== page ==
The report, Electronics Standards Are In Need of Repair, finds that OEMs have systematically blocked attempts to promote longer-lasting, more repairable devices.
New products are scored against environmental performance criteria and are included on the EPEAT registry with a Bronze, Silver, or Gold designation. But manufacturers have been watering down the standards to meet their existing products instead of designing leadership standards that encourage better products, says the report.
“Green standards in the US play an important role,” said Gay Gordon-Byrne, Executive Director of Repair.org which commissioned the report. “They are supposed to shape the electronics industry for the better and encourage manufacturers to make more sustainable products. As consumers, we should be able to trust them to identify only the most sustainable products. Instead, members of the IT industry have co-opted standards for their own benefit, warping them into a tool that drives sales at the expense of the environment. This is patently unacceptable, and it needs to change.”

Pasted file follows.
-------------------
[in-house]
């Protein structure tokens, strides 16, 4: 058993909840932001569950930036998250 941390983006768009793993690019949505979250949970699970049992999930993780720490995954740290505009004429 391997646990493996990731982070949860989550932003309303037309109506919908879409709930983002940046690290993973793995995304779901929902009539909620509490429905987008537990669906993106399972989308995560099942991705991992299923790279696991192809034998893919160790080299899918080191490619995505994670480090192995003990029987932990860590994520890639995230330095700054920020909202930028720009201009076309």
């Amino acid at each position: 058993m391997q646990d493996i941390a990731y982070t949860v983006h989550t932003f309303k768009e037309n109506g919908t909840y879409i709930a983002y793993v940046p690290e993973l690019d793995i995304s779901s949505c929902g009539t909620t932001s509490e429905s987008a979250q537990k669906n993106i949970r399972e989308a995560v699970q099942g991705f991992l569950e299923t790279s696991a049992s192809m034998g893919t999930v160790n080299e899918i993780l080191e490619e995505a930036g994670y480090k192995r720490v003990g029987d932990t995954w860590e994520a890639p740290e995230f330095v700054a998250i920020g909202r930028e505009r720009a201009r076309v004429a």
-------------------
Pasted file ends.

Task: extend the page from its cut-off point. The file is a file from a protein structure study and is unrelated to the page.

“Electronics-makers can make products that are both cutting edge and long-lasting. Instead, they are pumping the market with disposable products that can’t be repaired and can’t easily be recycled. Green standards in the US should promote better, longer-lasting products—but tech companies won’t let that happen. They’re short-changing consumers and the environment,” said iFixit CEO and reuse expert Kyle Wiens, one of the members of repair.org.
The report points to the current development process in groups such as IEEE that favours members from well-funded organizations. Participating in the standards development requires an investment of time and money, which often deters participants with fewer resources, such as non-profit organizations, small businesses, and academic experts. It recommends that regulatory bodies should balance the representation of standards boards to avoid a process that can be commandeered by manufacturers’ representatives.
The report also highlights that revising standards, for example to improve the environmental requirements, can be slow and this can be exploited by manufacturers and other IT industry members, including chemical and plastics trade groups.
The report was written by Mark Schaffer of Schaffer Environmental who previously managed environmental programs for Dell, serving on the board of advisors of the Green Electronics Council for two years and leading Dell’s internal adoption of EPEAT for their institutional products. He has been involved in standards development for the last 14 years.
A full copy of the report is available at repair.org/standards